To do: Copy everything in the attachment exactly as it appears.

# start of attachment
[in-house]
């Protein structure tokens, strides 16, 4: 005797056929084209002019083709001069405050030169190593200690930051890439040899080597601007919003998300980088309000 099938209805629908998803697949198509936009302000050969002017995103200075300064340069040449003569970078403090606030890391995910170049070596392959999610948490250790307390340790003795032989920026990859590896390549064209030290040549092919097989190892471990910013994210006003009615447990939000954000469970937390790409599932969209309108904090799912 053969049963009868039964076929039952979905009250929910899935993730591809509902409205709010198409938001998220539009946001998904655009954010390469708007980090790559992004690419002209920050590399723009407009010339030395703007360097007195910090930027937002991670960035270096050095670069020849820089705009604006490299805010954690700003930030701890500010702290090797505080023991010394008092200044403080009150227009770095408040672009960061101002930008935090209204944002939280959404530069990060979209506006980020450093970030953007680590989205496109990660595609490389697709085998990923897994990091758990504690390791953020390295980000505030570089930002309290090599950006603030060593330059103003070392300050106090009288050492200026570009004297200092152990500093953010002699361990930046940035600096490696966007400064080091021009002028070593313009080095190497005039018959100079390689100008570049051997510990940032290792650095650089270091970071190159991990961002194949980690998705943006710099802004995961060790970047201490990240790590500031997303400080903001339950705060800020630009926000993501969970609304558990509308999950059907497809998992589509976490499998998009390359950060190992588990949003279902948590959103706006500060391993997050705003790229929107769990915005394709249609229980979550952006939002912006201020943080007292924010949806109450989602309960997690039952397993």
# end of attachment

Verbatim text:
[in-house]
């Protein structure tokens, strides 16, 4: 005797056929084209002019083709001069405050030169190593200690930051890439040899080597601007919003998300980088309000 099938209805629908998803697949198509936009302000050969002017995103200075300064340069040449003569970078403090606030890391995910170049070596392959999610948490250790307390340790003795032989920026990859590896390549064209030290040549092919097989190892471990910013994210006003009615447990939000954000469970937390790409599932969209309108904090799912 053969049963009868039964076929039952979905009250929910899935993730591809509902409205709010198409938001998220539009946001998904655009954010390469708007980090790559992004690419002209920050590399723009407009010339030395703007360097007195910090930027937002991670960035270096050095670069020849820089705009604006490299805010954690700003930030701890500010702290090797505080023991010394008092200044403080009150227009770095408040672009960061101002930008935090209204944002939280959404530069990060979209506006980020450093970030953007680590989205496109990660595609490389697709085998990923897994990091758990504690390791953020390295980000505030570089930002309290090599950006603030060593330059103003070392300050106090009288050492200026570009004297200092152990500093953010002699361990930046940035600096490696966007400064080091021009002028070593313009080095190497005039018959100079390689100008570049051997510990940032290792650095650089270091970071190159991990961002194949980690998705943006710099802004995961060790970047201490990240790590500031997303400080903001339950705060800020630009926000993501969970609304558990509308999950059907497809998992589509976490499998998009390359950060190992588990949003279902948590959103706006500060391993997050705003790229929107769990915005394709249609229980979550952006939002912006201020943080007292924010949806109450989602309960997690039952397993």